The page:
Tall buildings present fire safety issues that don’t affect other structures. For instance, high structures are beyond the reach of ladders preventing exterior rescues from ladders and the suppression of fires with outside hose streams which means they are equipped with more fire safety features.
In regards to fire safety, the performance history of very tall buildings while very successful, has not been without catastrophic incidents. Many of these incidents have resulted in numerous deaths and injuries, excessive property loss and disruptions in business continuity.
There are many systems that must be in place to protect tall buildings from the spread of fire and smoke. Passive Fire Protection plays an important role in providing fire safety protection in tall buildings as it does in any other building. A large part of this is fire doors; it's vital they are installed and maintained as fit for purpose.
Your Legal Responsibility
Any person, company or organisation that owns, manages or operates buildings must comply with the Regulatory Reform (Fire Safety) Order 2005. This means that the ‘Responsible Person’ must ensure that a suitable and sufficient fire risk assessment has been carried out and that this includes fire doors and escape doors.
Article 17 of the order includes the duty to engage ‘Competent Persons’ (as referenced in Article 18) as necessary to assist with fire safety measures which of-course includes fire doors.
Furthermore, under clause 5.3 and 5.4 anyone procuring or responsible for installing a fire safety system must ensure that those installing it are up to the job. The first thing to check to ensure a company is ‘up to the job’ is to confirm the company has third party accreditation. Accreditation to carry out the tasks required coupled with industry experience in your sector (such as housing sector, tall buildings, healthcare, education…) will ensure the work carried out will provide the protection you and your visitors need.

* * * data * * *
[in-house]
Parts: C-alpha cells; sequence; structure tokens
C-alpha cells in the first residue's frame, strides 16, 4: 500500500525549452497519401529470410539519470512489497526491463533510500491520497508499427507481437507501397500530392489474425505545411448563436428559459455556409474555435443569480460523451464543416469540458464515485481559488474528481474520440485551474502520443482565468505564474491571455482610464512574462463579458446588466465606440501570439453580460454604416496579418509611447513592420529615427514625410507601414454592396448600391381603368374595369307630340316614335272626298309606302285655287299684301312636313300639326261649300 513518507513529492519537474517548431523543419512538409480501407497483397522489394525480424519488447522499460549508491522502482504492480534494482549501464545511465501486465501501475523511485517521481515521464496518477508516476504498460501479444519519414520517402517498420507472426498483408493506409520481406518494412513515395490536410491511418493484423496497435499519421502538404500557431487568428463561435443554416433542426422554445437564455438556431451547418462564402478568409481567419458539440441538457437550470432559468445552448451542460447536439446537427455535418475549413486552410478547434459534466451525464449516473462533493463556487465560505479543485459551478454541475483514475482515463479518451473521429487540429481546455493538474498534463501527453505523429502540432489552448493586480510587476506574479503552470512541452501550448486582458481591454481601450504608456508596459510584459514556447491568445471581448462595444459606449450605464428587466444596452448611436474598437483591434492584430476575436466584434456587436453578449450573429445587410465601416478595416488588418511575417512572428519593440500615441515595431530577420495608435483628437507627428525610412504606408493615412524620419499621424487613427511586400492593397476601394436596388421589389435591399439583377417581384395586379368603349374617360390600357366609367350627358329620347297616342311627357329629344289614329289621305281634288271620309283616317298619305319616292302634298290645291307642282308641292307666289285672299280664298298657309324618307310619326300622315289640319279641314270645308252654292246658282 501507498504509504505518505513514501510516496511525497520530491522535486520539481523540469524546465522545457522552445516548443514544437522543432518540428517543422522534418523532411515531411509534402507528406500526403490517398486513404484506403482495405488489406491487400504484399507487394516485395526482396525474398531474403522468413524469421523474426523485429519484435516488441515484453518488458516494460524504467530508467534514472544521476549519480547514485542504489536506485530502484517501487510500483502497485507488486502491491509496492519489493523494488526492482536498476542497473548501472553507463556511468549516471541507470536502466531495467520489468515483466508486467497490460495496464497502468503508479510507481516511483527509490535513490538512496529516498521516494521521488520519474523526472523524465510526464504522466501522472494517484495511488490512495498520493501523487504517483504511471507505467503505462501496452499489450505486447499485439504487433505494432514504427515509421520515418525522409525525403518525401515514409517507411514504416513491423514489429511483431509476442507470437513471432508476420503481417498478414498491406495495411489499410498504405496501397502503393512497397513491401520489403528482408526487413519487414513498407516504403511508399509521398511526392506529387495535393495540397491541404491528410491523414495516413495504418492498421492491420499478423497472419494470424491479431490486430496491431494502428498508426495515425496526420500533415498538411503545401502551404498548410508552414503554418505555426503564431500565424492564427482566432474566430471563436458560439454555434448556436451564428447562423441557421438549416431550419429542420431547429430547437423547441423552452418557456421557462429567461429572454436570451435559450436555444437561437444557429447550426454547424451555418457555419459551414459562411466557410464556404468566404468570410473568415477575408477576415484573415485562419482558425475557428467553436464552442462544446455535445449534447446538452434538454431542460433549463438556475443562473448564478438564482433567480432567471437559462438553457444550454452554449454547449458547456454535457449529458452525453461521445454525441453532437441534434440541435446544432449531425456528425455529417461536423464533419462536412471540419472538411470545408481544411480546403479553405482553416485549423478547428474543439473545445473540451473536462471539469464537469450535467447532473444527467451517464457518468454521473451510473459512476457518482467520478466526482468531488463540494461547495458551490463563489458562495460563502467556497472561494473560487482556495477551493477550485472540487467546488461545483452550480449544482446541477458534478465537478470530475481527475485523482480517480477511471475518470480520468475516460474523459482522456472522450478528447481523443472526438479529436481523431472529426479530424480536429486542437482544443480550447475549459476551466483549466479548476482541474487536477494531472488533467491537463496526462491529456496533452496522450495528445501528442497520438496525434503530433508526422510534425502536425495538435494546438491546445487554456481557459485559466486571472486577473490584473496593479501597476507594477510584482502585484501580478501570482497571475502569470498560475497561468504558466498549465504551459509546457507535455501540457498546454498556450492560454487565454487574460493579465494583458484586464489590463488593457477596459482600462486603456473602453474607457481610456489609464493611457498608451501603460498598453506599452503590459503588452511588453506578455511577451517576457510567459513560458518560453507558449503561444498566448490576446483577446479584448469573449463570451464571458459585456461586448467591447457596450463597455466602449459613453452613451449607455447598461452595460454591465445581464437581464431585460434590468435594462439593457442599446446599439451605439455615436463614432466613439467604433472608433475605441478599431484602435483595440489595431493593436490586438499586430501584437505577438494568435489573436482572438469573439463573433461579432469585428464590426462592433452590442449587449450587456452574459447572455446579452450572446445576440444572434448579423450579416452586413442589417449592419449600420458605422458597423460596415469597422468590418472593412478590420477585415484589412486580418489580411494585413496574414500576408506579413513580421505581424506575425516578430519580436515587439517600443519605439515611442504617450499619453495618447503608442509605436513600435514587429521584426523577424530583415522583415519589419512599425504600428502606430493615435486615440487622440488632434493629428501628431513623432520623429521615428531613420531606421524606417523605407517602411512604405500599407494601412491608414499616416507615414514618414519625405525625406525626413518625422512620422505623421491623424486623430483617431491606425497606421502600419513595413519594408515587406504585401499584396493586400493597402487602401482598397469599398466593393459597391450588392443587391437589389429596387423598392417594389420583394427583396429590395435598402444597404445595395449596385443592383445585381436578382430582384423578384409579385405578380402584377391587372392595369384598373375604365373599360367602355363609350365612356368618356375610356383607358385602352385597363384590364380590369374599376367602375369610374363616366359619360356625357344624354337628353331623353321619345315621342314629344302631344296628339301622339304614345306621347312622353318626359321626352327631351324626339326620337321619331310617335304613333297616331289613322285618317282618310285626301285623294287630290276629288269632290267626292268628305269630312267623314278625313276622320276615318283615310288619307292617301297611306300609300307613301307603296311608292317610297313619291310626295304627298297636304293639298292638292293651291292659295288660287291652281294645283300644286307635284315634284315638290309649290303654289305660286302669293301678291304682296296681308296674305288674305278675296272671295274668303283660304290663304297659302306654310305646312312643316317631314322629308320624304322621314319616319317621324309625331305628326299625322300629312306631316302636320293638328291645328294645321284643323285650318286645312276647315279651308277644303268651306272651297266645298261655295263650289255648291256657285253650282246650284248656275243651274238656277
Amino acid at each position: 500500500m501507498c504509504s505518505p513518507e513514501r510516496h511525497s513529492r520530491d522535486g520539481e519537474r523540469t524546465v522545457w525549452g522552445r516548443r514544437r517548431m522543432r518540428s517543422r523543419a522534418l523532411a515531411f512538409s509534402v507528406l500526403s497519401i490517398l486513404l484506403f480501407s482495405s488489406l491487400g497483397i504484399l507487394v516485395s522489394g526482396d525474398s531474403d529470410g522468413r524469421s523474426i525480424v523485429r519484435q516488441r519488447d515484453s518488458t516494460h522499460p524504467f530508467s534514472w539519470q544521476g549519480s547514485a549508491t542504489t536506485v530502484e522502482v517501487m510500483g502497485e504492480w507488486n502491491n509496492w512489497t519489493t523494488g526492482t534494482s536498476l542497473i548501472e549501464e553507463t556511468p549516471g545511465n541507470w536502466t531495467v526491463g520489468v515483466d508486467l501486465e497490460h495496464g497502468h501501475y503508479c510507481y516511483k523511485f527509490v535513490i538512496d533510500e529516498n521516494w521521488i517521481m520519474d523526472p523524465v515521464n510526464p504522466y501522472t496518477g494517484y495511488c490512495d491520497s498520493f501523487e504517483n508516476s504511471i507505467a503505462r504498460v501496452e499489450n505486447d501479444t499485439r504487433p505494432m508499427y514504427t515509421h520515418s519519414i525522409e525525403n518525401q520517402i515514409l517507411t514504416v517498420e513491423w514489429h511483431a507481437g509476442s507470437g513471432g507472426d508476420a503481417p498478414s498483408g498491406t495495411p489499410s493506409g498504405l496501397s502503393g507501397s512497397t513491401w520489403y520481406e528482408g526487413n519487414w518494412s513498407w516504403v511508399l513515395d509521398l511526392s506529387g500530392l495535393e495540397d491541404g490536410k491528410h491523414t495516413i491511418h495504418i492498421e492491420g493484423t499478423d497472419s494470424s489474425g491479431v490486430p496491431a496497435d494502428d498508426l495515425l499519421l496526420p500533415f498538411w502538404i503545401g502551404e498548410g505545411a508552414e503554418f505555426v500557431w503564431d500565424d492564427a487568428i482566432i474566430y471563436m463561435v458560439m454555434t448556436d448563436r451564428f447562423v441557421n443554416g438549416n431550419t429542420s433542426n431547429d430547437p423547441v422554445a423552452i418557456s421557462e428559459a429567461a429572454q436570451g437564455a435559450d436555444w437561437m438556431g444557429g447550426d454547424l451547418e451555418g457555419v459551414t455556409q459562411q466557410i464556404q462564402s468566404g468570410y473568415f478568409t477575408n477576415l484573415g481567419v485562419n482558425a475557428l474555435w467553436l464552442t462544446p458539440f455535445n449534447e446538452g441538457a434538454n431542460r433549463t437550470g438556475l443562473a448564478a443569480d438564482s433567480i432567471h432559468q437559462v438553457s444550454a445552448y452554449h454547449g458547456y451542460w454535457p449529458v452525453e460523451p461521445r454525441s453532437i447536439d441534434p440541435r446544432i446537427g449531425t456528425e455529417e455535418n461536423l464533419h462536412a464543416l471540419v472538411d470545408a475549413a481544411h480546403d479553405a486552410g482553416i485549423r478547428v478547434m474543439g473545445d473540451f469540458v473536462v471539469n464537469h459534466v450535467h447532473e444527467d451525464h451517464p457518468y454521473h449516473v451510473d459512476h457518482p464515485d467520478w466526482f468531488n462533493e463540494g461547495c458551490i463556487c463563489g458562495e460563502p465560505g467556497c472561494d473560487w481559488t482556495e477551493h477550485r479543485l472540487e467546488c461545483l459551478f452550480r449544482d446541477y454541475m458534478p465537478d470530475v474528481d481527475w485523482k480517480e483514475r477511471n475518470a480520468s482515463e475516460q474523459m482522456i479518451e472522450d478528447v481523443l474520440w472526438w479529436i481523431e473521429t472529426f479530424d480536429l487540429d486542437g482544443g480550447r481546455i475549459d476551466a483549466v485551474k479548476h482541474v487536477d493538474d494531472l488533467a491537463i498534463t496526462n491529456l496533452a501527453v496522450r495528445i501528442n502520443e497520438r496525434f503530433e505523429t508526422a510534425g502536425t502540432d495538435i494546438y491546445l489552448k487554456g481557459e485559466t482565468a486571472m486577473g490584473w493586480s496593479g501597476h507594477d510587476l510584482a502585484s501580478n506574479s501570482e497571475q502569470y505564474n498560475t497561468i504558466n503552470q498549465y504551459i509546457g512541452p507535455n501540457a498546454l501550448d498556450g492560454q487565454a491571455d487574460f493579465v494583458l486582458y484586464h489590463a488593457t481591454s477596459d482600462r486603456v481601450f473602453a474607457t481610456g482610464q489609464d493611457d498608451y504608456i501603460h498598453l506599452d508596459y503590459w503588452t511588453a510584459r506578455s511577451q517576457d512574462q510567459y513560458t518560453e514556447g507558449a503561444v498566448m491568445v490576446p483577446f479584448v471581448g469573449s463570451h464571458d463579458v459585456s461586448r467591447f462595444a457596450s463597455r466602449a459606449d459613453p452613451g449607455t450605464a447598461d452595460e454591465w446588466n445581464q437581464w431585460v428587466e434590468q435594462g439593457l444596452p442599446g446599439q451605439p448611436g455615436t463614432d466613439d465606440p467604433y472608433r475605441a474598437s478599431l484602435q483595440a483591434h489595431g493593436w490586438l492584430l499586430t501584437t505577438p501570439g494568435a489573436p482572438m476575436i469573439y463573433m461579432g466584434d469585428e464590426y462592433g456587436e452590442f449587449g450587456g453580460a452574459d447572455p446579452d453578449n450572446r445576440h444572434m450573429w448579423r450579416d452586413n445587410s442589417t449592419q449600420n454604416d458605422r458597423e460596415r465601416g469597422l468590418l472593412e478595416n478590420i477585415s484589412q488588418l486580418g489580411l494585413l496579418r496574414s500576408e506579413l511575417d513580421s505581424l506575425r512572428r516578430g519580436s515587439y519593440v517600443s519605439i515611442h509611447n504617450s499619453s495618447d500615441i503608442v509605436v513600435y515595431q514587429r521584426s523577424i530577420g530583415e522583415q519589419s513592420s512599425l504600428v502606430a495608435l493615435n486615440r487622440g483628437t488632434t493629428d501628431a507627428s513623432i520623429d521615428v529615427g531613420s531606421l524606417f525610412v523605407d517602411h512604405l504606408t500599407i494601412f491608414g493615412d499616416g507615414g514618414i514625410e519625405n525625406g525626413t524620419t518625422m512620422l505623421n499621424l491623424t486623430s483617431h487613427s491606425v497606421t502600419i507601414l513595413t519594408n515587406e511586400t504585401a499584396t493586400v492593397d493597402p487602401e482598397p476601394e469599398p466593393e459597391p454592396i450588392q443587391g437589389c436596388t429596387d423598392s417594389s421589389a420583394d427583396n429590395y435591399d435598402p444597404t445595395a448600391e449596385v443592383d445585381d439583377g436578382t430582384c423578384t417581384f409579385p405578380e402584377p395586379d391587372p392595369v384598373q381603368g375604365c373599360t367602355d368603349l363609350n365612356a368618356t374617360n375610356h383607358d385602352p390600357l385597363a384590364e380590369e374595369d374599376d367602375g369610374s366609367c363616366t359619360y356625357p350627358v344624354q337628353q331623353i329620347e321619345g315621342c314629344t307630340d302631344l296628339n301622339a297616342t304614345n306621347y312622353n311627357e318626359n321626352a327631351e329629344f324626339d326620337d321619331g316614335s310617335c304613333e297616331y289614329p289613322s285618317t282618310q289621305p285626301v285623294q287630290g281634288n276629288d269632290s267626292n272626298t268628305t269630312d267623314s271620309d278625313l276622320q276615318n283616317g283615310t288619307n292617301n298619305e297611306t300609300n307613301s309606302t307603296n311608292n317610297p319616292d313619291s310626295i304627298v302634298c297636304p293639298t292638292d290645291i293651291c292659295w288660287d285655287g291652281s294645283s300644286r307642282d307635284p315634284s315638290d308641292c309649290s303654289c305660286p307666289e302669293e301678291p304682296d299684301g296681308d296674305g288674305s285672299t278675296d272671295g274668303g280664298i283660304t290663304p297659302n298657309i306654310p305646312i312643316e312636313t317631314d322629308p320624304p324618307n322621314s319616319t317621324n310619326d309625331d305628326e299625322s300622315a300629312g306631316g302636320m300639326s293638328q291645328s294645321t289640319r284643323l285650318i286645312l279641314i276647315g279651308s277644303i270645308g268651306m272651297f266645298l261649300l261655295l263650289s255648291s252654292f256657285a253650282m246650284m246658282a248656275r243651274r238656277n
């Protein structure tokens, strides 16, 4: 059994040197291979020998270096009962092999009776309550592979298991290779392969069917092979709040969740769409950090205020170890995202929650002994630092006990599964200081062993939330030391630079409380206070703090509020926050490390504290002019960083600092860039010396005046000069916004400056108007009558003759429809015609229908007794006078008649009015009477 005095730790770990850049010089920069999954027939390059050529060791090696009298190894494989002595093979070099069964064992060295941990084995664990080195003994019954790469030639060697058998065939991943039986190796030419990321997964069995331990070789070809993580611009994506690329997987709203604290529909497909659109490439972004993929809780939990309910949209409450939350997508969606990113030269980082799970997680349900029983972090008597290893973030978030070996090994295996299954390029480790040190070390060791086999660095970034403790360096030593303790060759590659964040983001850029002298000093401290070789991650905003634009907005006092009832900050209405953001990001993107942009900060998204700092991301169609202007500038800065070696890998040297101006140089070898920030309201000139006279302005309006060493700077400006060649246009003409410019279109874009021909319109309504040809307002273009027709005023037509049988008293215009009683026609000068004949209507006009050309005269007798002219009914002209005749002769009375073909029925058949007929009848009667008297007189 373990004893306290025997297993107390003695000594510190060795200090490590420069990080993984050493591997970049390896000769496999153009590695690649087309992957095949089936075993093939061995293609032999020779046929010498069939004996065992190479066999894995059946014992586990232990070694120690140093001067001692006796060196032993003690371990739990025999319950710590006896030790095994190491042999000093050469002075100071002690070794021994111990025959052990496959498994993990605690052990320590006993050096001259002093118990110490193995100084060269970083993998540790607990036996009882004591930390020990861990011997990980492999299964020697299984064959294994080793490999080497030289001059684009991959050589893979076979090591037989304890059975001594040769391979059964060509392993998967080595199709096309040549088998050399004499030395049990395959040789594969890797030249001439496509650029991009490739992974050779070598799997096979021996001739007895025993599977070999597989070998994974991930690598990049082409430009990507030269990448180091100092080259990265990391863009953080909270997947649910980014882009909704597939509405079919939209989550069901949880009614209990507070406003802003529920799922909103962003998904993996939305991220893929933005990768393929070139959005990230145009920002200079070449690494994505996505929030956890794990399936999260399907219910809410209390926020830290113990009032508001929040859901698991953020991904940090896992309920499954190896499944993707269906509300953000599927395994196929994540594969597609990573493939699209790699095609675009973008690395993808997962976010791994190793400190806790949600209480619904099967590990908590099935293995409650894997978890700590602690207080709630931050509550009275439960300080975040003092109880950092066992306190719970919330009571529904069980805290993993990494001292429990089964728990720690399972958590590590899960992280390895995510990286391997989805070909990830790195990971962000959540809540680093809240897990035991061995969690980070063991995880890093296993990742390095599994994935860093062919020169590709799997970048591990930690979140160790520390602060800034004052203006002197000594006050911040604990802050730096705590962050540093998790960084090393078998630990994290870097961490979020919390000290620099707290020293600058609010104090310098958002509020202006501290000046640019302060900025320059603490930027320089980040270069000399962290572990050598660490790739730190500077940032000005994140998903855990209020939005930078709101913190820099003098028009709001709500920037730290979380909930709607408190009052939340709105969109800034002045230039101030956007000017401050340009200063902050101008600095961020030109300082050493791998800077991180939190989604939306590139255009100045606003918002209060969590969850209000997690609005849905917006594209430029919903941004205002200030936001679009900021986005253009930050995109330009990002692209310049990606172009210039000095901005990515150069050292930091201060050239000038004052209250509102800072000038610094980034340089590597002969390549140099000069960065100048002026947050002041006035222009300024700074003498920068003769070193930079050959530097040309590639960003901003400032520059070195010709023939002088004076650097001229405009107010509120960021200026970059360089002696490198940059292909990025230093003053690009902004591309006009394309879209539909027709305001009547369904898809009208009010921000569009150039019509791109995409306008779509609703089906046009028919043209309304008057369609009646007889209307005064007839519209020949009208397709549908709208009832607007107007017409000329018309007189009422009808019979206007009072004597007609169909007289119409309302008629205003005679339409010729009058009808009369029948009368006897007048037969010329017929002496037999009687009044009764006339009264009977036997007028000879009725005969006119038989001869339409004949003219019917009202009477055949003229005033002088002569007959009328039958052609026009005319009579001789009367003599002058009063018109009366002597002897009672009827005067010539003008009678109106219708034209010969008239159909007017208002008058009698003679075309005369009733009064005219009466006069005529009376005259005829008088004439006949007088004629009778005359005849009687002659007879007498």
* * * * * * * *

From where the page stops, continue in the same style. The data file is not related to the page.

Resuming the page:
The importance of Fire Doors
Fire doors are an essential part of a building’s passive fire safety strategy. In a fire they provide compartmentation to prevent fire and smoke spread, assisting in safe evacuation and providing protection to the rest of the building.
Essentially, they help to keep a fire in the part of the building where it started and help prevent its development to other parts of the building.
Fire doors are tested and rated for fire separation performance in terms of the time elapsed before the ultimate failure of the door and the most common ratings as referenced in UK Building Regulations are FD30 and FD60 (although higher-rated doors such as FD90 and FD120 are available for use where additional protection is required).
Think of a fire door as an engineered fire safety device that must be installed on-site to replicate what was tested in the fire performance test or you can’t be sure that the door will provide the required level of protection. Many fire doors these days must have any apertures cut and the glazing system fitted only at the manufacturers own factory or by a licensed door processor. On-site cutting of apertures and glazing is not permitted and will invalidate the fire performance certification.
Of course in many buildings, you will be dealing with existing doors rather than new and it will be necessary to inspect and maintain them to ensure they are fit for purpose. This is where it is important that the maintenance team or the contractor has the necessary competence.
With existing doors there may be no product certification and maintenance instructions so how can you be sure the repair work you do is correct and that the doors are fit for purpose?
The answer is to make sure that the work is carried out or overseen by qualified people who have fire door qualifications and credentials. Qualified fire door inspectors, repairers and maintainers will be aware of the British and European
standards relating to fire doors and their installation as well as publications and best practice guidelines.